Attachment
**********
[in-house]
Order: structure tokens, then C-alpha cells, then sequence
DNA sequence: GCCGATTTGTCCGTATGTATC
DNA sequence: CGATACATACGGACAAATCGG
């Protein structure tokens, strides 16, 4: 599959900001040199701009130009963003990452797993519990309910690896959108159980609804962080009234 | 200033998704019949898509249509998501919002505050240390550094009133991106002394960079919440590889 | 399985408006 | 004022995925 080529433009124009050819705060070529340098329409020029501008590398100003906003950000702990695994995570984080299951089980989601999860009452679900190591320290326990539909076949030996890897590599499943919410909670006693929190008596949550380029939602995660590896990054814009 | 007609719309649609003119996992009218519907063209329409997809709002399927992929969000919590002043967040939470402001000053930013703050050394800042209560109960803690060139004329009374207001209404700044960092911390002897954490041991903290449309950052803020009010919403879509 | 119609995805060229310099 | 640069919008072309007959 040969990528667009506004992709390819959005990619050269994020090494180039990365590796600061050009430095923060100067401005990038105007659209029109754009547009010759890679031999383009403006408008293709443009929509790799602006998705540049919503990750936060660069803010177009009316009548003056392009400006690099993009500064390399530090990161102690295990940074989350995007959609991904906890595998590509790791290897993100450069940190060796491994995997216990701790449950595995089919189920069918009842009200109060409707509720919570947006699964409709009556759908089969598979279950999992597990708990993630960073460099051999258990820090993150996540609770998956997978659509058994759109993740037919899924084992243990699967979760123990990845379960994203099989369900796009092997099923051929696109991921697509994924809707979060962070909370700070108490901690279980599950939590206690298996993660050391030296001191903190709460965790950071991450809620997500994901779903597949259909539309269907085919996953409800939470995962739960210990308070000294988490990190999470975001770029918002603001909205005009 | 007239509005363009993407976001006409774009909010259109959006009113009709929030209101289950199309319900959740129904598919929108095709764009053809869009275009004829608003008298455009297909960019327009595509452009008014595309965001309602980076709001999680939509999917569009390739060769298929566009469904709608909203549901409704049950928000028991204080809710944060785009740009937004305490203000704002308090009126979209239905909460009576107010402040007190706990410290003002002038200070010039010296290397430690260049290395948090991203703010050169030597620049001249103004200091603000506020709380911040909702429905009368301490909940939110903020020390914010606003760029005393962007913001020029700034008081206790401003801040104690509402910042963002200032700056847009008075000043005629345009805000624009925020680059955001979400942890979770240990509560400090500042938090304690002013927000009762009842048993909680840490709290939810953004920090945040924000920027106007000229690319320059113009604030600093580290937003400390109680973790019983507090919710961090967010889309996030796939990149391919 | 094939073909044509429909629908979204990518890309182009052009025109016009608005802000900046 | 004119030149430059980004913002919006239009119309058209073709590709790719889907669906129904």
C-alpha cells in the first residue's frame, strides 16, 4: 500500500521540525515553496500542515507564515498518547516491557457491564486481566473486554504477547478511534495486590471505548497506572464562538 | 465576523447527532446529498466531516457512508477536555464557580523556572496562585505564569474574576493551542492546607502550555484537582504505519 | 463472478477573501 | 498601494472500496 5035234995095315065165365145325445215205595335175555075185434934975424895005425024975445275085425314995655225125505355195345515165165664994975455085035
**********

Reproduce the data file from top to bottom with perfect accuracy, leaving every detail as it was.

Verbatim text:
[in-house]
Order: structure tokens, then C-alpha cells, then sequence
DNA sequence: GCCGATTTGTCCGTATGTATC
DNA sequence: CGATACATACGGACAAATCGG
């Protein structure tokens, strides 16, 4: 599959900001040199701009130009963003990452797993519990309910690896959108159980609804962080009234 | 200033998704019949898509249509998501919002505050240390550094009133991106002394960079919440590889 | 399985408006 | 004022995925 080529433009124009050819705060070529340098329409020029501008590398100003906003950000702990695994995570984080299951089980989601999860009452679900190591320290326990539909076949030996890897590599499943919410909670006693929190008596949550380029939602995660590896990054814009 | 007609719309649609003119996992009218519907063209329409997809709002399927992929969000919590002043967040939470402001000053930013703050050394800042209560109960803690060139004329009374207001209404700044960092911390002897954490041991903290449309950052803020009010919403879509 | 119609995805060229310099 | 640069919008072309007959 040969990528667009506004992709390819959005990619050269994020090494180039990365590796600061050009430095923060100067401005990038105007659209029109754009547009010759890679031999383009403006408008293709443009929509790799602006998705540049919503990750936060660069803010177009009316009548003056392009400006690099993009500064390399530090990161102690295990940074989350995007959609991904906890595998590509790791290897993100450069940190060796491994995997216990701790449950595995089919189920069918009842009200109060409707509720919570947006699964409709009556759908089969598979279950999992597990708990993630960073460099051999258990820090993150996540609770998956997978659509058994759109993740037919899924084992243990699967979760123990990845379960994203099989369900796009092997099923051929696109991921697509994924809707979060962070909370700070108490901690279980599950939590206690298996993660050391030296001191903190709460965790950071991450809620997500994901779903597949259909539309269907085919996953409800939470995962739960210990308070000294988490990190999470975001770029918002603001909205005009 | 007239509005363009993407976001006409774009909010259109959006009113009709929030209101289950199309319900959740129904598919929108095709764009053809869009275009004829608003008298455009297909960019327009595509452009008014595309965001309602980076709001999680939509999917569009390739060769298929566009469904709608909203549901409704049950928000028991204080809710944060785009740009937004305490203000704002308090009126979209239905909460009576107010402040007190706990410290003002002038200070010039010296290397430690260049290395948090991203703010050169030597620049001249103004200091603000506020709380911040909702429905009368301490909940939110903020020390914010606003760029005393962007913001020029700034008081206790401003801040104690509402910042963002200032700056847009008075000043005629345009805000624009925020680059955001979400942890979770240990509560400090500042938090304690002013927000009762009842048993909680840490709290939810953004920090945040924000920027106007000229690319320059113009604030600093580290937003400390109680973790019983507090919710961090967010889309996030796939990149391919 | 094939073909044509429909629908979204990518890309182009052009025109016009608005802000900046 | 004119030149430059980004913002919006239009119309058209073709590709790719889907669906129904």
C-alpha cells in the first residue's frame, strides 16, 4: 500500500521540525515553496500542515507564515498518547516491557457491564486481566473486554504477547478511534495486590471505548497506572464562538 | 465576523447527532446529498466531516457512508477536555464557580523556572496562585505564569474574576493551542492546607502550555484537582504505519 | 463472478477573501 | 498601494472500496 5035234995095315065165365145325445215205595335175555075185434934975424895005425024975445275085425314995655225125505355195345515165165664994975455085035